Glen Noe?

The neighborhood school for children living on 29th Street and south is Glen Park Elementary, over the hill near Diamond and Bosworth streets.

Nicole Dogwill, a Day Street resident with twin 2-year-olds, said the boundaries caught her by surprise.

“They basically covered Noe Valley except for one street,” she said. “It feels like it’s dividing the neighborhood arbitrarily.”

Schools like Glen Park may see rising test scores and PTA budgets under the new system, but she wants to send her children to Alvarado because Noe Valley is her neighborhood, not Glen Park.

She shops on 24th Street, the family eats out at restaurants along Church Street, and her primary stomping ground with the 2-year-olds is the Upper Noe Recreation Center, she said.

“Our lives with our kids are in Noe Valley,” she said. “We didn’t buy in Glen Park; we bought our house in Noe Valley.”

When the time comes, Dogwill will shoot for Alvarado, but she will look at other schools, too. She and her family do not want to follow the path of so many other families and leave for the better schools of the suburbs.

“We really want to try to make it work,” she said. “We’re not deterred, but we’re disappointed.”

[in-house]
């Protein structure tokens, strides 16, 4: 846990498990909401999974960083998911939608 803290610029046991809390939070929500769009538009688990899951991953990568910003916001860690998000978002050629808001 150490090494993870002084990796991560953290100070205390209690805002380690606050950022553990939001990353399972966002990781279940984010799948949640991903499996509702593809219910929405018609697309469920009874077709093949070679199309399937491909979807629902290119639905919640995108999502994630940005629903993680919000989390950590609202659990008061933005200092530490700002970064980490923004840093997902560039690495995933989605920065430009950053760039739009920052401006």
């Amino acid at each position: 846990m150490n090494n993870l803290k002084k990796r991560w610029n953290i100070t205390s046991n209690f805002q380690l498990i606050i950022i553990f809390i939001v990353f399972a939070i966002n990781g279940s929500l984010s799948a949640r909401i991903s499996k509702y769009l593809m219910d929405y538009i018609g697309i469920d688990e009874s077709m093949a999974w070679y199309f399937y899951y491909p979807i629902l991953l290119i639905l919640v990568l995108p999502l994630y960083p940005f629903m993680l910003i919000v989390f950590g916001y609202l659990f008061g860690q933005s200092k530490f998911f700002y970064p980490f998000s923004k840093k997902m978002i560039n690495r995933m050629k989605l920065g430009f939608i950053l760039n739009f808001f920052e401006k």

A Perfect Circle It’s Not

In the north part of the neighborhood, families across 22nd Street from Alvarado—whose driveways are regularly blocked by parents dropping off children—are assigned to Harvey Milk, at Diamond and 19th streets.

Lim said district officials looked at several factors when drawing the lines: demographics, projected enrollment, school sizes, topography, even traffic patterns.

“It can’t be a perfect circle with the school right in the middle,” she said, acknowledging that Alvarado sits in the northwestern corner of its attendance area.

“We drove around physically and looked at that area when we were doing this,” she said.

The district heard from the public at six town halls, and some boundary changes were made based on that feedback, Lim said.

It will repeat that process this spring, once staff has seen how assignments under the new plan shake out.

“We will set up a way to take recommendations on changes,” she said. Those changes would take effect the following year.

Deborah Zimmerman lives on Clipper Street with her family, including 5-year-old Tania, who will start kindergarten next year with a younger sister to follow. Zimmerman said she is happy to be in the Alvarado attendance area but isn’t sure what it means.

“I don’t know if my chances [of getting in] went up to 6 percent or 90 percent,” she said.

Covering all her bases, she has looked at other schools across the city and found a few she likes, with more to tour. The uncertainty is unnerving, but she accepts that her daughter is, essentially, a guinea pig.

“Well, you have to test it out on someone,” she said.


To find out more about the public school enrollment process, go to 


In the new assignment map, most Noe Valley streets are included in the Alvarado attendance area. However, several blocks on the southern and northern edges of the neighborhood, including some near Alvarado School, have been grouped with the Milk and Glen Park zones.   Map courtesy San Francisco Unified School District